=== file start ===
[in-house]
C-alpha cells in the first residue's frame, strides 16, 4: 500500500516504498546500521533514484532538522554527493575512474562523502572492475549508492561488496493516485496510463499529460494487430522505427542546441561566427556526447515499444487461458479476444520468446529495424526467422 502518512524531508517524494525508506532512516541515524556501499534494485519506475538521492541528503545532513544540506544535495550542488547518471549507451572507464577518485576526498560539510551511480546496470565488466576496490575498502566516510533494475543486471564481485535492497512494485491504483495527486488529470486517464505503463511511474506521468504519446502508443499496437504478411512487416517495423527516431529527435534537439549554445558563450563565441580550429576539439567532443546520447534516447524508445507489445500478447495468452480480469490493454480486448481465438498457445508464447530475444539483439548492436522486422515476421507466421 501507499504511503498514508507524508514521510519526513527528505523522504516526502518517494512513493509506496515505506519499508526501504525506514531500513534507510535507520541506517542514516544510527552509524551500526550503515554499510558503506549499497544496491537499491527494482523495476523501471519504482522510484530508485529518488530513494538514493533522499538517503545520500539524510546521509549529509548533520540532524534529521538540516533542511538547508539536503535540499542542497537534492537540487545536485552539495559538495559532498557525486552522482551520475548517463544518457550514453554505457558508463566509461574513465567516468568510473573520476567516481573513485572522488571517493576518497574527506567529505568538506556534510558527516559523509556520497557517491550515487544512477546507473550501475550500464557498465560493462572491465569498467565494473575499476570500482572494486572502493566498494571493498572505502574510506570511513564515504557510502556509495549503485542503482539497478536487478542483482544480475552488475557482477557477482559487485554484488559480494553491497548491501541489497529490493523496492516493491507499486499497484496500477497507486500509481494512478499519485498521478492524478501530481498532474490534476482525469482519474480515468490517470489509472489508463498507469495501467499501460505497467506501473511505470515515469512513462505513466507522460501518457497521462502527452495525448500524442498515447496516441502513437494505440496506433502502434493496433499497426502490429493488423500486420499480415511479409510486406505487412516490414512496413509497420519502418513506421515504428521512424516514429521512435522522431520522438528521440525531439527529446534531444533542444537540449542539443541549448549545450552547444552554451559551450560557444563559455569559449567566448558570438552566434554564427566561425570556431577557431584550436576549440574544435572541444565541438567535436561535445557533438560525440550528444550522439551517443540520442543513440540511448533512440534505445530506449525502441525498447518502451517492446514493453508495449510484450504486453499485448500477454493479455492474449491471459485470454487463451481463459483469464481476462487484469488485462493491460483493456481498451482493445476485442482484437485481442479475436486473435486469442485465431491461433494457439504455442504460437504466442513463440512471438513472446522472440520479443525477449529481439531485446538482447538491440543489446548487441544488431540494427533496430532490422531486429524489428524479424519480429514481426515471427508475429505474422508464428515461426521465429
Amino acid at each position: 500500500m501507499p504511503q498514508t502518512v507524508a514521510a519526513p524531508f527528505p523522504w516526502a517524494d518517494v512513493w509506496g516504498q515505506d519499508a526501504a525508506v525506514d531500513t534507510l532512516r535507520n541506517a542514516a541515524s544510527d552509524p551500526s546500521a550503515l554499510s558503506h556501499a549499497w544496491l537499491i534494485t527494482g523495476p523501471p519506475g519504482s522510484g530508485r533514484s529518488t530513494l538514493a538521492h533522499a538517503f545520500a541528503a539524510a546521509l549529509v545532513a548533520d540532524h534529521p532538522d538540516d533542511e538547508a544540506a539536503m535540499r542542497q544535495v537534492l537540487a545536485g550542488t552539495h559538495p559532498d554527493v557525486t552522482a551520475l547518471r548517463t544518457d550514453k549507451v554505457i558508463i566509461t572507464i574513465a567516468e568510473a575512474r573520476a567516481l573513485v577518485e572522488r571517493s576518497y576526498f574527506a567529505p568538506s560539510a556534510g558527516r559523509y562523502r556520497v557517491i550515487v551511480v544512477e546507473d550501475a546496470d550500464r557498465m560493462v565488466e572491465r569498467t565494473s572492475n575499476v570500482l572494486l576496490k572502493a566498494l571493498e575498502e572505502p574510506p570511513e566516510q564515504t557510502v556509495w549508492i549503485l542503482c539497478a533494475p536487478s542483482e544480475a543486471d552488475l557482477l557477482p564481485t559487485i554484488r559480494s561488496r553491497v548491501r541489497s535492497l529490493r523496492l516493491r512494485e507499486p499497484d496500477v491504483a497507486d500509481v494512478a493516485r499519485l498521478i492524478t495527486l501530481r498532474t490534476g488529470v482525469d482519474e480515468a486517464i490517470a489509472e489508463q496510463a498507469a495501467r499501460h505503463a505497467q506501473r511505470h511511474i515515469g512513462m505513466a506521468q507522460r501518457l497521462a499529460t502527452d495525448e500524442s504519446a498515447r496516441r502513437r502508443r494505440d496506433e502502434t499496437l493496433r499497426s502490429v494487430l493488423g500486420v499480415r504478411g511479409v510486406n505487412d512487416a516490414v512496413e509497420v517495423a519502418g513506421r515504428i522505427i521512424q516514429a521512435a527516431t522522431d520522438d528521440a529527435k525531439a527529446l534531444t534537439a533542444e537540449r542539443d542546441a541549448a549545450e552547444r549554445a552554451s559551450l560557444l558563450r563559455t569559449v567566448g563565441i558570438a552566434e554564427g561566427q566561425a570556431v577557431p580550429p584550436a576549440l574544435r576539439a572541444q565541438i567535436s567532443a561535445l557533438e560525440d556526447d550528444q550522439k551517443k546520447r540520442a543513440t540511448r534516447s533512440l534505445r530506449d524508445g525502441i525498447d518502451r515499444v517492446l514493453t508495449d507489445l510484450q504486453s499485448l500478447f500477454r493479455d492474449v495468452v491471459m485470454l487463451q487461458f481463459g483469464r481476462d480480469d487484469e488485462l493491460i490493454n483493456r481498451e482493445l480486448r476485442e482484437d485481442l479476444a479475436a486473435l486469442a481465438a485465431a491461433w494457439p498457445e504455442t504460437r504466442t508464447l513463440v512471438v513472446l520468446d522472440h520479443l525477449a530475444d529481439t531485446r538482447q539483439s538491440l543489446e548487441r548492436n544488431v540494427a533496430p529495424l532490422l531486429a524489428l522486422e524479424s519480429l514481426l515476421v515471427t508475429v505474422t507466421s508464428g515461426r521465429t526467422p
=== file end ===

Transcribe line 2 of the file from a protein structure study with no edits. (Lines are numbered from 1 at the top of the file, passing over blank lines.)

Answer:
C-alpha cells in the first residue's frame, strides 16, 4: 500500500516504498546500521533514484532538522554527493575512474562523502572492475549508492561488496493516485496510463499529460494487430522505427542546441561566427556526447515499444487461458479476444520468446529495424526467422 502518512524531508517524494525508506532512516541515524556501499534494485519506475538521492541528503545532513544540506544535495550542488547518471549507451572507464577518485576526498560539510551511480546496470565488466576496490575498502566516510533494475543486471564481485535492497512494485491504483495527486488529470486517464505503463511511474506521468504519446502508443499496437504478411512487416517495423527516431529527435534537439549554445558563450563565441580550429576539439567532443546520447534516447524508445507489445500478447495468452480480469490493454480486448481465438498457445508464447530475444539483439548492436522486422515476421507466421 501507499504511503498514508507524508514521510519526513527528505523522504516526502518517494512513493509506496515505506519499508526501504525506514531500513534507510535507520541506517542514516544510527552509524551500526550503515554499510558503506549499497544496491537499491527494482523495476523501471519504482522510484530508485529518488530513494538514493533522499538517503545520500539524510546521509549529509548533520540532524534529521538540516533542511538547508539536503535540499542542497537534492537540487545536485552539495559538495559532498557525486552522482551520475548517463544518457550514453554505457558508463566509461574513465567516468568510473573520476567516481573513485572522488571517493576518497574527506567529505568538506556534510558527516559523509556520497557517491550515487544512477546507473550501475550500464557498465560493462572491465569498467565494473575499476570500482572494486572502493566498494571493498572505502574510506570511513564515504557510502556509495549503485542503482539497478536487478542483482544480475552488475557482477557477482559487485554484488559480494553491497548491501541489497529490493523496492516493491507499486499497484496500477497507486500509481494512478499519485498521478492524478501530481498532474490534476482525469482519474480515468490517470489509472489508463498507469495501467499501460505497467506501473511505470515515469512513462505513466507522460501518457497521462502527452495525448500524442498515447496516441502513437494505440496506433502502434493496433499497426502490429493488423500486420499480415511479409510486406505487412516490414512496413509497420519502418513506421515504428521512424516514429521512435522522431520522438528521440525531439527529446534531444533542444537540449542539443541549448549545450552547444552554451559551450560557444563559455569559449567566448558570438552566434554564427566561425570556431577557431584550436576549440574544435572541444565541438567535436561535445557533438560525440550528444550522439551517443540520442543513440540511448533512440534505445530506449525502441525498447518502451517492446514493453508495449510484450504486453499485448500477454493479455492474449491471459485470454487463451481463459483469464481476462487484469488485462493491460483493456481498451482493445476485442482484437485481442479475436486473435486469442485465431491461433494457439504455442504460437504466442513463440512471438513472446522472440520479443525477449529481439531485446538482447538491440543489446548487441544488431540494427533496430532490422531486429524489428524479424519480429514481426515471427508475429505474422508464428515461426521465429